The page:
Now it may not be the most uplifting of topics but it’s informative, visually interesting and even better, the visuals enhance the message.  Sharing such devastating statistics and making it interesting would have had me puzzling over how I would even begin to tackle this project for all of eternity.  Well probably not, but because I’m tired as it’s the end of the week, it would seem like all of eternity if I attempted it right now.  It certainly wouldn’t turn out as cool.

I have always had an appreciation for good motion graphics but have become even more enamored by the really good stuff since having to do my own for my last project, A Raincoat by Sonja Silver.  I doubt that I’ll be moving towards using motion graphics exclusively in documentary projects in the near future, but I’d sure love to include something like this.

Happy Friday!

House Key

Filmmaking is about stories and I feel like I have forgotten that in the last few months.  When you work behind the scenes, one film takes months, if not years to plan, produce, edit and finally get it out into the world for people to see. When you’re worrying about the minute details, like I often have to, it’s hard to remember the bigger picture – that you are telling a story.  Stories are what caught my attention in the first place, and so I’m trying to go back to the base element of what I do.  I tell stories.  Or at least I try to.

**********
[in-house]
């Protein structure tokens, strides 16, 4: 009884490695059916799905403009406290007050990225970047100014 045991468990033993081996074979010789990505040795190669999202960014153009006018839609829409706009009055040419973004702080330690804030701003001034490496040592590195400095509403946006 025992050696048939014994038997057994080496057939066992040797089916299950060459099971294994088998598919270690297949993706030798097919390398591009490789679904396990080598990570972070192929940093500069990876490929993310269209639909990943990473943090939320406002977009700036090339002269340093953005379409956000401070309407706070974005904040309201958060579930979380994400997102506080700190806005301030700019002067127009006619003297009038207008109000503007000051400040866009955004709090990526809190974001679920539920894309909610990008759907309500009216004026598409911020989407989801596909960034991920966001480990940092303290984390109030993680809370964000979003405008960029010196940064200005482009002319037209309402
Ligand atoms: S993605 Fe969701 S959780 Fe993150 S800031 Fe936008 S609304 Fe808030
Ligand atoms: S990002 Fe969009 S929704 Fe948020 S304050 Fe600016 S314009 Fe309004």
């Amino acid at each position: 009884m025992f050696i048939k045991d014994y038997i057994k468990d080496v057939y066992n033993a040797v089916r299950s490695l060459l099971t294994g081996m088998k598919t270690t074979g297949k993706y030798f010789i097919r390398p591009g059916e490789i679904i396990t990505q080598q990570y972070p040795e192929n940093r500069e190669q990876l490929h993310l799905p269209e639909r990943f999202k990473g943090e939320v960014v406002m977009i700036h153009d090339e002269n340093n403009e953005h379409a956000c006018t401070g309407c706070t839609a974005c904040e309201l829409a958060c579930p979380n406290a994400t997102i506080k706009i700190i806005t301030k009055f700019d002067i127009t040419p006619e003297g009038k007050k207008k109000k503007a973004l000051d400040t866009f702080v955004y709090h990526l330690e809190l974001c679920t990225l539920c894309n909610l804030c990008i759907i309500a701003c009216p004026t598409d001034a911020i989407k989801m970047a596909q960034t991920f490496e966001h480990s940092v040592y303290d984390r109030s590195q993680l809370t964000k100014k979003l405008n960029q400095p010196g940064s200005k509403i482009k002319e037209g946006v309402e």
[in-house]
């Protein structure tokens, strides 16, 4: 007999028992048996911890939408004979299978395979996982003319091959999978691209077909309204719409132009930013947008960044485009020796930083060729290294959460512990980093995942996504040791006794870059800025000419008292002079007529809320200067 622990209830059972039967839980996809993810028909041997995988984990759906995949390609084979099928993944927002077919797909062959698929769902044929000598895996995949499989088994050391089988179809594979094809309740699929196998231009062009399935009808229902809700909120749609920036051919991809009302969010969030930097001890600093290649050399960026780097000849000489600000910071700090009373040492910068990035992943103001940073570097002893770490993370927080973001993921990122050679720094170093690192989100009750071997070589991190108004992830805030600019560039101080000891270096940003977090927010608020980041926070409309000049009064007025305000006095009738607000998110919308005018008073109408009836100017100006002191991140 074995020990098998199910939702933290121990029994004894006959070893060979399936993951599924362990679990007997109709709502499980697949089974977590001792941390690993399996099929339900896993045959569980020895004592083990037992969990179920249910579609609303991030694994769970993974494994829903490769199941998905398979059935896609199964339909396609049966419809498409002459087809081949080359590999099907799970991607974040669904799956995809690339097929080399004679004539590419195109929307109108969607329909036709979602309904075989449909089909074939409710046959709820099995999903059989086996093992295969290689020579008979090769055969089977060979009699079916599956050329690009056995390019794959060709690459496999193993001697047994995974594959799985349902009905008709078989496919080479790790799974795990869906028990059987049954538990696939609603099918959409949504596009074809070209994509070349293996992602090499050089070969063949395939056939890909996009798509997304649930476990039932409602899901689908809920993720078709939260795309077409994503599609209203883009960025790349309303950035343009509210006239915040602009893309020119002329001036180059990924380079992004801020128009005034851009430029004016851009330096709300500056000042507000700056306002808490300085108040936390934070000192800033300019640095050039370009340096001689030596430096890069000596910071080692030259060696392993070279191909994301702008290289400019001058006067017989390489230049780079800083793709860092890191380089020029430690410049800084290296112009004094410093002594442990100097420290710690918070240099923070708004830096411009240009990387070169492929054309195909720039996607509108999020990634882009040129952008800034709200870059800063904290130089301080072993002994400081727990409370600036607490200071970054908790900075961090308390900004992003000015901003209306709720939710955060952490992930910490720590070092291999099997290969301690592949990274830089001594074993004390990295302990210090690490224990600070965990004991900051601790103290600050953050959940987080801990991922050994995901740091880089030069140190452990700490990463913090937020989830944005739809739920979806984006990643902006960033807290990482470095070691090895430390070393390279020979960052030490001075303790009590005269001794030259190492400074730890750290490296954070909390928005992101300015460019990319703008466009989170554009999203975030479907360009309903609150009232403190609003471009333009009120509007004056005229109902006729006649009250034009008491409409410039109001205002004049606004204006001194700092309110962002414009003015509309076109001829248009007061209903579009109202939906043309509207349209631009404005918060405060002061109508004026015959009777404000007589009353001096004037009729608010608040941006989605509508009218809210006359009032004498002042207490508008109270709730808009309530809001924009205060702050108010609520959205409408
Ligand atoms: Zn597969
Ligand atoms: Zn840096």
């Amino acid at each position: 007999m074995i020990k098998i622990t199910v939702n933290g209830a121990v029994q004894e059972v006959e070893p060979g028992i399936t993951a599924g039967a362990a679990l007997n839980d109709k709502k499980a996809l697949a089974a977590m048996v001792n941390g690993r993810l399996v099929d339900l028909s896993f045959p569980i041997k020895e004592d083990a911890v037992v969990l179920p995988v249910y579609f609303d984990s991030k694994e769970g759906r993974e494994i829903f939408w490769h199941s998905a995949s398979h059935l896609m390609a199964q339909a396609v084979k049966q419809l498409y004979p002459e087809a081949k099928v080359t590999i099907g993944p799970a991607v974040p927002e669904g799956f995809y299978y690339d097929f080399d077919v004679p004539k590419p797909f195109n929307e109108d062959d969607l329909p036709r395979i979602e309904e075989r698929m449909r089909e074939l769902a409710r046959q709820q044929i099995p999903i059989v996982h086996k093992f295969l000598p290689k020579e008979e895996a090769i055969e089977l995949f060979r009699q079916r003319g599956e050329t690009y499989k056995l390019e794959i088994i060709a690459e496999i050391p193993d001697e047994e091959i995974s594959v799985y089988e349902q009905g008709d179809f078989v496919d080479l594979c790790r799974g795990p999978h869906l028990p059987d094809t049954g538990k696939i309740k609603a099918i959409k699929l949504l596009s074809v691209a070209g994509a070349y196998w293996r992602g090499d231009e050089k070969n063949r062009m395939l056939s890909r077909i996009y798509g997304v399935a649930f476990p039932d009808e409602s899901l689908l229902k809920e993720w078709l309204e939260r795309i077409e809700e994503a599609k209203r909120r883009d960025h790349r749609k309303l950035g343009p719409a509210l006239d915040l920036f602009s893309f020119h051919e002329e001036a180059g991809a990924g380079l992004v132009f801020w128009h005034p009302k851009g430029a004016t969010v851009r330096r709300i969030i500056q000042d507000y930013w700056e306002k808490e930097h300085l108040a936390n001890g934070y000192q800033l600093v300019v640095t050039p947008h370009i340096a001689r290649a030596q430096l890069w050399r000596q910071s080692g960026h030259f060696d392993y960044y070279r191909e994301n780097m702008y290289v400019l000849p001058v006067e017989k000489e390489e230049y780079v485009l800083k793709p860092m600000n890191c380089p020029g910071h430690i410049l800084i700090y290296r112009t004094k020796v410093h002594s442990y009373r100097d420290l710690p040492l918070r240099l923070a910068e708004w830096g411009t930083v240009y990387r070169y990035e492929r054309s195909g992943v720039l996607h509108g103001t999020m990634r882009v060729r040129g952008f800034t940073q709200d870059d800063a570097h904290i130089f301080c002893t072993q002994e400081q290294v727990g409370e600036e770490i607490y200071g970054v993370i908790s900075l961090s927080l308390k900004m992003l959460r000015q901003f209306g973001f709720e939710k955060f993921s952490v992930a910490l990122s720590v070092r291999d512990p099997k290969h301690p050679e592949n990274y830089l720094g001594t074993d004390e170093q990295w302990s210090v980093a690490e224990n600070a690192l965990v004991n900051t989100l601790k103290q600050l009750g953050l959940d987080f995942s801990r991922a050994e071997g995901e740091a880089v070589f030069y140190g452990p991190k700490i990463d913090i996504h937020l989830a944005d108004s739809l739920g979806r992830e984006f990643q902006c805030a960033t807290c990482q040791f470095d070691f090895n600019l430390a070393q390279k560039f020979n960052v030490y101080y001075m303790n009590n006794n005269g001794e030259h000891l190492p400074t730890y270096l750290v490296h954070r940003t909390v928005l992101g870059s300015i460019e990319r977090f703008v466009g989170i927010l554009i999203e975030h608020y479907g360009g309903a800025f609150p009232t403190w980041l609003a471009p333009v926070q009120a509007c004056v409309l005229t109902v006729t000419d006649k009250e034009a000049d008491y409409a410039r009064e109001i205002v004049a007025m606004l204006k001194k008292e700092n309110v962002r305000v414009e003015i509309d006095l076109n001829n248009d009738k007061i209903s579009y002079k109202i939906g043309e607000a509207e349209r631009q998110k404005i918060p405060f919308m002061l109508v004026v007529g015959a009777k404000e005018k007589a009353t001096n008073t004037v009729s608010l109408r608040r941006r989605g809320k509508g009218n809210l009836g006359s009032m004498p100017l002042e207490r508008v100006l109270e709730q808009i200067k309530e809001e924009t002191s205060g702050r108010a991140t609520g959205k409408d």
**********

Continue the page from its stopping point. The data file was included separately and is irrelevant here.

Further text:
In trying to keep up with a posting schedule that I made for myself for this blog, I’ve found that I’ve moved away from finding work that inspires me and that makes me want to tell stories in new and different ways.  Instead, I’m sharing whatever I can find to fill the space, and that’s not what I want this to be about.

This shift has exhausted me (like so many other bloggers out there) and I find that I’m struggling to find content that I feel goes with what I am about.  To be blunt, I’ve started to resent the pressure that I’m putting on myself.  Stupid, I know.  The good news is that I’m not going to stop posting, but I am going to stop with my monthly themes.  I may even stop with the weekly posts.  I’m not going away.  Just getting more picky about content but NOT about what month each item fits into.

So with this new freedom that I give myself, I’m sharing whatever I find when I want to.  And, I won’t have the pressure to find weekly content when I’m at my busiest with other work.  Yahoo!

So for my first week of my new found freedom, here is something that I found a while ago, but had never found a good time to share it:

Mackenzie Sheppard

I love the camera movement, and the sentimentality of what so many of us consider an everyday object.  I myself have so many keys on my keyring, that I tend to only think of it as another thing not to forget as I run out the door.  This little short reminds me to stop and appreciate even the seemingly mundane objects in my life.

Until next time…

Something by me… & ChefSteps

Finally, I get to share something that I had a hand in this year.

One of my film adventures this year included working with a company called ChefSteps, a high-tech cooking company committed to changing the way people cook.  This was probably the most fun that I’ve ever had on a film shoot and probably the most delicious too.  BBQ with all the fixin’s yum! Oh, and I happen to love all the people that I got to work with.